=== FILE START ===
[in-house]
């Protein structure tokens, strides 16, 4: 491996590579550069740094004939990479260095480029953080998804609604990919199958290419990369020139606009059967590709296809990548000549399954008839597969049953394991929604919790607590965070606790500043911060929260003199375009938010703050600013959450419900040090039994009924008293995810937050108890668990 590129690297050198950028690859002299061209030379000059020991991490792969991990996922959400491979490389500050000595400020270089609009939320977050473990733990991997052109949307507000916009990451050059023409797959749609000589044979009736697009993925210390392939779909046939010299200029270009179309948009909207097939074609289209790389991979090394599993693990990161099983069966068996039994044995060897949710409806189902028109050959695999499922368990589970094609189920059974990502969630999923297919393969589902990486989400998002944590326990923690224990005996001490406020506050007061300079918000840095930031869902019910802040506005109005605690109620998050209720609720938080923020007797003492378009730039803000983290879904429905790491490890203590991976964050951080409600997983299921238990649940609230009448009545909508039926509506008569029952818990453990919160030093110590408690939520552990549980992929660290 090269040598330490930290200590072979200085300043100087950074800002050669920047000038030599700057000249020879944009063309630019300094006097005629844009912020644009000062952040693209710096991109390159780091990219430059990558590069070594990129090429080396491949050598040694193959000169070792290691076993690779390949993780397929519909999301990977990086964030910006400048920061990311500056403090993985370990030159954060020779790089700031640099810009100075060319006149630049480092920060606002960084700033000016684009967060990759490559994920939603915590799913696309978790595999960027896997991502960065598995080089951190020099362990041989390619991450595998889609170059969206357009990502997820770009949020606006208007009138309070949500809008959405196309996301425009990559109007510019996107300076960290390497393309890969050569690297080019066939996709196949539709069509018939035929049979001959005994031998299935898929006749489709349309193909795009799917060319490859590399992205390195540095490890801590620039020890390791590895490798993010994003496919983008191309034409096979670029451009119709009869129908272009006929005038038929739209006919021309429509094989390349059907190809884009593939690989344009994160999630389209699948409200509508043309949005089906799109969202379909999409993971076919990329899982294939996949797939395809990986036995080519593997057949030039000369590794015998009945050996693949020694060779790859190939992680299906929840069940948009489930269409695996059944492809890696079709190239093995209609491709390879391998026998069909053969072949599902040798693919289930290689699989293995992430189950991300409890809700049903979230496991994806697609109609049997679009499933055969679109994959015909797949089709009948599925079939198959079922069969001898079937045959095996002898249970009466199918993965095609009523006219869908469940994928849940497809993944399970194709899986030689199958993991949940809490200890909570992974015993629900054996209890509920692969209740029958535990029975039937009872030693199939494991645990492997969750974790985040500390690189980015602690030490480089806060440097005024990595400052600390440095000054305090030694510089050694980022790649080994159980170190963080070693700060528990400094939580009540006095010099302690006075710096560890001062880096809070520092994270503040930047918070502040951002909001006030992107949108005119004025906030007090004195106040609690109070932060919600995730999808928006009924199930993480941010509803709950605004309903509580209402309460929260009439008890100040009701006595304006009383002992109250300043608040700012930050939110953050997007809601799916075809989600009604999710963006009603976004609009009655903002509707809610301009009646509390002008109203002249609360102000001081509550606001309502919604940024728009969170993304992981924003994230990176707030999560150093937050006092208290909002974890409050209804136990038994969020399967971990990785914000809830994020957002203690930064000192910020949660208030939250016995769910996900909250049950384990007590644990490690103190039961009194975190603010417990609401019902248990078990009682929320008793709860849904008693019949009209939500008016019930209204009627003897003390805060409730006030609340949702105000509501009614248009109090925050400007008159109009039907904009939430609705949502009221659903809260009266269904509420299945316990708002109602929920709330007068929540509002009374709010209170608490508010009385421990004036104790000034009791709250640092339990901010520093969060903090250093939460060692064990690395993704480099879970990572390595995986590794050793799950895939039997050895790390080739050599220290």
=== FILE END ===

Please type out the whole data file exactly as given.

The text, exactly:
[in-house]
């Protein structure tokens, strides 16, 4: 491996590579550069740094004939990479260095480029953080998804609604990919199958290419990369020139606009059967590709296809990548000549399954008839597969049953394991929604919790607590965070606790500043911060929260003199375009938010703050600013959450419900040090039994009924008293995810937050108890668990 590129690297050198950028690859002299061209030379000059020991991490792969991990996922959400491979490389500050000595400020270089609009939320977050473990733990991997052109949307507000916009990451050059023409797959749609000589044979009736697009993925210390392939779909046939010299200029270009179309948009909207097939074609289209790389991979090394599993693990990161099983069966068996039994044995060897949710409806189902028109050959695999499922368990589970094609189920059974990502969630999923297919393969589902990486989400998002944590326990923690224990005996001490406020506050007061300079918000840095930031869902019910802040506005109005605690109620998050209720609720938080923020007797003492378009730039803000983290879904429905790491490890203590991976964050951080409600997983299921238990649940609230009448009545909508039926509506008569029952818990453990919160030093110590408690939520552990549980992929660290 090269040598330490930290200590072979200085300043100087950074800002050669920047000038030599700057000249020879944009063309630019300094006097005629844009912020644009000062952040693209710096991109390159780091990219430059990558590069070594990129090429080396491949050598040694193959000169070792290691076993690779390949993780397929519909999301990977990086964030910006400048920061990311500056403090993985370990030159954060020779790089700031640099810009100075060319006149630049480092920060606002960084700033000016684009967060990759490559994920939603915590799913696309978790595999960027896997991502960065598995080089951190020099362990041989390619991450595998889609170059969206357009990502997820770009949020606006208007009138309070949500809008959405196309996301425009990559109007510019996107300076960290390497393309890969050569690297080019066939996709196949539709069509018939035929049979001959005994031998299935898929006749489709349309193909795009799917060319490859590399992205390195540095490890801590620039020890390791590895490798993010994003496919983008191309034409096979670029451009119709009869129908272009006929005038038929739209006919021309429509094989390349059907190809884009593939690989344009994160999630389209699948409200509508043309949005089906799109969202379909999409993971076919990329899982294939996949797939395809990986036995080519593997057949030039000369590794015998009945050996693949020694060779790859190939992680299906929840069940948009489930269409695996059944492809890696079709190239093995209609491709390879391998026998069909053969072949599902040798693919289930290689699989293995992430189950991300409890809700049903979230496991994806697609109609049997679009499933055969679109994959015909797949089709009948599925079939198959079922069969001898079937045959095996002898249970009466199918993965095609009523006219869908469940994928849940497809993944399970194709899986030689199958993991949940809490200890909570992974015993629900054996209890509920692969209740029958535990029975039937009872030693199939494991645990492997969750974790985040500390690189980015602690030490480089806060440097005024990595400052600390440095000054305090030694510089050694980022790649080994159980170190963080070693700060528990400094939580009540006095010099302690006075710096560890001062880096809070520092994270503040930047918070502040951002909001006030992107949108005119004025906030007090004195106040609690109070932060919600995730999808928006009924199930993480941010509803709950605004309903509580209402309460929260009439008890100040009701006595304006009383002992109250300043608040700012930050939110953050997007809601799916075809989600009604999710963006009603976004609009009655903002509707809610301009009646509390002008109203002249609360102000001081509550606001309502919604940024728009969170993304992981924003994230990176707030999560150093937050006092208290909002974890409050209804136990038994969020399967971990990785914000809830994020957002203690930064000192910020949660208030939250016995769910996900909250049950384990007590644990490690103190039961009194975190603010417990609401019902248990078990009682929320008793709860849904008693019949009209939500008016019930209204009627003897003390805060409730006030609340949702105000509501009614248009109090925050400007008159109009039907904009939430609705949502009221659903809260009266269904509420299945316990708002109602929920709330007068929540509002009374709010209170608490508010009385421990004036104790000034009791709250640092339990901010520093969060903090250093939460060692064990690395993704480099879970990572390595995986590794050793799950895939039997050895790390080739050599220290």